In Memoriam | Visual Arts

William “Bill” Whitaker: 1943-2018

In a 2002 piece for 15 Bytes, art historian and U of U Dean Bob Olpin wrote that the Springville Museum’s Spring Salon contained “one of the finest Bill Whitaker pretty girl paintings I’ve ever seen.” That was saying a great deal, considering the skill of this artist, whom we lost on March 6 at the age of 74 following open heart surgery. He was known for his figurative work, for painting impeccable shoulders, hands and feet; for his telling portraits of infants, and of old men, for bringing out the spirit of anyone he chose as a subject.

Or of anyone who could choose William Ferrin Whitaker Jr. to paint them: portrait prices started at $12,000. He was quite successful, rendering Utah dignitaries from mayors to then-LDS Church President Gordon B. Hinckley and many private individuals – with even William Guggenheim III thrown in. His website is detailed and well worth a visit, with entire galleries of fine work to be seen there. It contains a portrait study of the artist in 1967 by his “fabulous teacher” Alvin Gittins “done in about an hour while I stood in his studio in Mexico,” Whitaker wrote. He began studying with Gittins when he was 17 years old.

Born March 5, 1943, in Chicago, the only son of an artist father, Whitaker took advantage of the materials around him and began working in oil and watercolor when he was 6. He says it took him years to overcome the influences from his early years: he was placed in a children’s art appreciation class at the La Jolla Art Center at the age of 7 where he was told, based on a work by Renoir, that every good painting has red in it somewhere. “Well,” he writes, “it took me decades to get over that!”

From 1962-64 he served a mission for the LDS Church in Germany and later graduated from the University of Utah. A first marriage, in 1965, to Jenny M. Lind resulted in two children, Matthew and Caitlin. The family moved to Los Angeles, where he studied at the Otis Art Institute and worked for two years as the art director for Capitol Records until he was recruited to create the illustration department at BYU. He remained there for 12 years. He and Lind later divorced. He retired to paint in his private studio and in 1993 married his “good buddy” Sandra Phillips, an artist and teacher. They lived together in a “pretty good house” on the beach of ancient Lake Bonneville overlooking Utah Valley.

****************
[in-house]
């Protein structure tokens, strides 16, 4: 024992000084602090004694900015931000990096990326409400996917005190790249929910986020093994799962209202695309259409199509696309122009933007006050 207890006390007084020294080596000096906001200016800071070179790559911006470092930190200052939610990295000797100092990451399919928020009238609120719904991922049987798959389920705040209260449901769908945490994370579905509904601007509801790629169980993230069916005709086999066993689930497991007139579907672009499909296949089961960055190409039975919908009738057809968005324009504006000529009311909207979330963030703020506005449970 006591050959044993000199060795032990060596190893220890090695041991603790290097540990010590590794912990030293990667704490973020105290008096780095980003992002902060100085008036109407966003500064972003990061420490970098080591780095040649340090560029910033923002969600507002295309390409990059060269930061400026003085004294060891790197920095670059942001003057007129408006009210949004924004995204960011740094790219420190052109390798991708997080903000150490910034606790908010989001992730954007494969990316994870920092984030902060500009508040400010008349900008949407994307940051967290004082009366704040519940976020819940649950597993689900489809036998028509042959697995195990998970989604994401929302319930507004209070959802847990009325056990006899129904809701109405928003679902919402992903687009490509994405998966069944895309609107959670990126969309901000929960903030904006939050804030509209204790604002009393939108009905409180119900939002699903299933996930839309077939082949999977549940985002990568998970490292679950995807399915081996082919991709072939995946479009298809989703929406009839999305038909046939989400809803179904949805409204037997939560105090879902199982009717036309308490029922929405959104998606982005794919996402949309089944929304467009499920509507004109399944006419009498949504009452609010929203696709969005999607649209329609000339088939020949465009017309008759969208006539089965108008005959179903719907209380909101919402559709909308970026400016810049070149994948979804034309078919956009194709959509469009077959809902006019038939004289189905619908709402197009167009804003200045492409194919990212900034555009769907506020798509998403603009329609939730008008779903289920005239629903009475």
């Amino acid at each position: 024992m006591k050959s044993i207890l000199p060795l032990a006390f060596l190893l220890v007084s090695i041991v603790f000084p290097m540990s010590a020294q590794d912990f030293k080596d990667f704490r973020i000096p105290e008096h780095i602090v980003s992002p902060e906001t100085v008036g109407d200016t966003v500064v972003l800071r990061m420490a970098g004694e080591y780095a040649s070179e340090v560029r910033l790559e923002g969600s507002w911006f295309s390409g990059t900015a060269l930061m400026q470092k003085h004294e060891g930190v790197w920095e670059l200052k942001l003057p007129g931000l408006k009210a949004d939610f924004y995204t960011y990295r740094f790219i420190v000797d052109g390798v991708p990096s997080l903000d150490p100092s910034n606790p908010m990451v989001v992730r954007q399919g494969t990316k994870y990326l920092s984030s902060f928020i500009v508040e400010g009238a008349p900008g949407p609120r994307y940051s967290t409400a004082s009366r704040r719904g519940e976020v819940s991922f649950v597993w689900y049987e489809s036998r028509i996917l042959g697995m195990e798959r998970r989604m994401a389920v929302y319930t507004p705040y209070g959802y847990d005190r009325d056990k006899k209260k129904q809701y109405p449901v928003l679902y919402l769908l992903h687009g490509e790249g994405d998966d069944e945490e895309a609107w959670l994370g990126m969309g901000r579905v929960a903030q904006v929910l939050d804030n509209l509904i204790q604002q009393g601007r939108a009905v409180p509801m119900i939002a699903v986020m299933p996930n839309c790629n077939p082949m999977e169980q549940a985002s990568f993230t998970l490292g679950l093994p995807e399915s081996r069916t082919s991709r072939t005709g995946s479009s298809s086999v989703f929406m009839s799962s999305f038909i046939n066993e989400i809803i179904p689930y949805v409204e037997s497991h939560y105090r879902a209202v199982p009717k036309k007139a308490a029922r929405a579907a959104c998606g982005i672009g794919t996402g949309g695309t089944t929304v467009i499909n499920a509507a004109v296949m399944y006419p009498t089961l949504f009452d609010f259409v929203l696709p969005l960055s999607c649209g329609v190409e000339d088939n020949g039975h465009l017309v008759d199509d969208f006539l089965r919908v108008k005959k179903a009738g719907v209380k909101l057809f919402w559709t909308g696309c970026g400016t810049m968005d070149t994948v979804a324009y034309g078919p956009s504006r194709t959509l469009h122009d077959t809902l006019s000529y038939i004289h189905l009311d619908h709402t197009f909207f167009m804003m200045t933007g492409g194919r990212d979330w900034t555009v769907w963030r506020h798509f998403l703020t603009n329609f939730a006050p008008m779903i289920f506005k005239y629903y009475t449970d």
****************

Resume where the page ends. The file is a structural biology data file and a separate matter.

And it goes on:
Of their life together he writes: “We have paints, brushes, books, props, easels, crates, paper, canvas, pencils, solvents, costumes, computers and banjos everywhere. We are fixated on art. We are boring company.”

In 2007, Ehren Clark did an in-depth interview with Whitaker for 15 Bytes where they discussed the value of Classical art and techniques, the resurgent interest at that time in classical tradition as reborn interest in 19th-century academic painting and much more. Clark, a highly educated art historian, tremendous writer, thinker and friend who died much too young just last year, was precisely the right person to chat with Whitaker, getting him to discuss things like how he approached painting:

“I let it lead me. I never quite know what idea, approach or technique I will do next. Classical techniques interest me because they are such a challenge,” Whitaker said. “I’m currently concentrating on finish techniques, particularly edge quality.”

“I could draw well,” he recalled, “but when I was very young I was made to feel insecure about my drawing interest by the overwhelming influence of mid-20th-century art movements, none of which valued traditional drawing. The establishment let me know that my interests and talents were obsolete. I was influenced a lot by Abstract Expressionism, for none of us can escape the time in which we live, but I continued to work to improve my traditional drawing and painting skills, too. Everybody in the art world, including me, assumed traditional skills would be easy to master if they chose to put aside what was considered more challenging ideas of self-expression,” he added. “As I attempted to enlarge upon my native capabilities and discovered just how difficult and complex traditional painting was, I gained a healthy respect for my artist predecessors and discovered there was an entire visual universe to be explored in an object bathed in a mere single source of natural light.

“Most of us stay with art because of the never-ending challenge it makes on us. If we aren’t stretching ourselves, most art students eventually lose interest and move on to saner pursuits. I’m still in art because I have so much yet to learn,” Whitaker concluded humbly and wisely, manifestly demonstrating why he was so widely admired as a person and as a painter.

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